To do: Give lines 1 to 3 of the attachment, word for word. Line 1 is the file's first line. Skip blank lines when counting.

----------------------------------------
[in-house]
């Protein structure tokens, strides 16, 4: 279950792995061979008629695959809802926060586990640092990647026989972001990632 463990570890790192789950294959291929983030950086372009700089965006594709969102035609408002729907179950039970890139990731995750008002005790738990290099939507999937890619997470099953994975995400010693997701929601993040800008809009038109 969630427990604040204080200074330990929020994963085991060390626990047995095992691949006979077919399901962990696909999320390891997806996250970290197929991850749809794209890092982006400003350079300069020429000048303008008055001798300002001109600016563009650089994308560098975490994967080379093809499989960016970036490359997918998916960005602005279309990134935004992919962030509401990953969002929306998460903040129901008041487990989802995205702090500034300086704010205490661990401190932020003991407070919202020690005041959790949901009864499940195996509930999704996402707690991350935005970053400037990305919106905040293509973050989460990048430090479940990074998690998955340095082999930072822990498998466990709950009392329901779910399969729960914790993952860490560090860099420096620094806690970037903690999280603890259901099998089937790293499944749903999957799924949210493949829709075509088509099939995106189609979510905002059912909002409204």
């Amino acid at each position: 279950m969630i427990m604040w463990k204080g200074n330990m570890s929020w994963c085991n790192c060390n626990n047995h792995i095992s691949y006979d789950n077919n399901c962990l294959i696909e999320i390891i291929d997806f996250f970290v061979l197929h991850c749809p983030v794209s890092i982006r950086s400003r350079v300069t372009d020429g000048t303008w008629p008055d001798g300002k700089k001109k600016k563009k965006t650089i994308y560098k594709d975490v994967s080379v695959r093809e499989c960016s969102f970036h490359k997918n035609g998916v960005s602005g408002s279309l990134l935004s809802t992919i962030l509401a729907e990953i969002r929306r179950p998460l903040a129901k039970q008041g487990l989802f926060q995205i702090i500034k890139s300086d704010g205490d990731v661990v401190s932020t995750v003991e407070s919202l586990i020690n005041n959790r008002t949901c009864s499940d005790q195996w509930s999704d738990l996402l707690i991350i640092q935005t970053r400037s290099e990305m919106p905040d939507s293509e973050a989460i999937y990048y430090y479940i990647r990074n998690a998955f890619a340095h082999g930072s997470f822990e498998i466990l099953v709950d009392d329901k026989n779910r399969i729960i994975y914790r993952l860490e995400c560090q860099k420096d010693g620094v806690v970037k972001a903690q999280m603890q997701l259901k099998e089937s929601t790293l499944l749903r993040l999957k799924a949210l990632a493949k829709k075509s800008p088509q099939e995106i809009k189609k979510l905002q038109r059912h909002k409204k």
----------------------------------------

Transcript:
[in-house]
């Protein structure tokens, strides 16, 4: 279950792995061979008629695959809802926060586990640092990647026989972001990632 463990570890790192789950294959291929983030950086372009700089965006594709969102035609408002729907179950039970890139990731995750008002005790738990290099939507999937890619997470099953994975995400010693997701929601993040800008809009038109 969630427990604040204080200074330990929020994963085991060390626990047995095992691949006979077919399901962990696909999320390891997806996250970290197929991850749809794209890092982006400003350079300069020429000048303008008055001798300002001109600016563009650089994308560098975490994967080379093809499989960016970036490359997918998916960005602005279309990134935004992919962030509401990953969002929306998460903040129901008041487990989802995205702090500034300086704010205490661990401190932020003991407070919202020690005041959790949901009864499940195996509930999704996402707690991350935005970053400037990305919106905040293509973050989460990048430090479940990074998690998955340095082999930072822990498998466990709950009392329901779910399969729960914790993952860490560090860099420096620094806690970037903690999280603890259901099998089937790293499944749903999957799924949210493949829709075509088509099939995106189609979510905002059912909002409204």
């Amino acid at each position: 279950m969630i427990m604040w463990k204080g200074n330990m570890s929020w994963c085991n790192c060390n626990n047995h792995i095992s691949y006979d789950n077919n399901c962990l294959i696909e999320i390891i291929d997806f996250f970290v061979l197929h991850c749809p983030v794209s890092i982006r950086s400003r350079v300069t372009d020429g000048t303008w008629p008055d001798g300002k700089k001109k600016k563009k965006t650089i994308y560098k594709d975490v994967s080379v695959r093809e499989c960016s969102f970036h490359k997918n035609g998916v960005s602005g408002s279309l990134l935004s809802t992919i962030l509401a729907e990953i969002r929306r179950p998460l903040a129901k039970q008041g487990l989802f926060q995205i702090i500034k890139s300086d704010g205490d990731v661990v401190s932020t995750v003991e407070s919202l586990i020690n005041n959790r008002t949901c009864s499940d005790q195996w509930s999704d738990l996402l707690i991350i640092q935005t970053r400037s290099e990305m919106p905040d939507s293509e973050a989460i999937y990048y430090y479940i990647r990074n998690a998955f890619a340095h082999g930072s997470f822990e498998i466990l099953v709950d009392d329901k026989n779910r399969i729960i994975y914790r993952l860490e995400c560090q860099k420096d010693g620094v806690v970037k972001a903690q999280m603890q997701l259901k099998e089937s929601t790293l499944l749903r993040l999957k799924a949210l990632a493949k829709k075509s800008p088509q099939e995106i809009k189609k979510l905002q038109r059912h909002k409204k």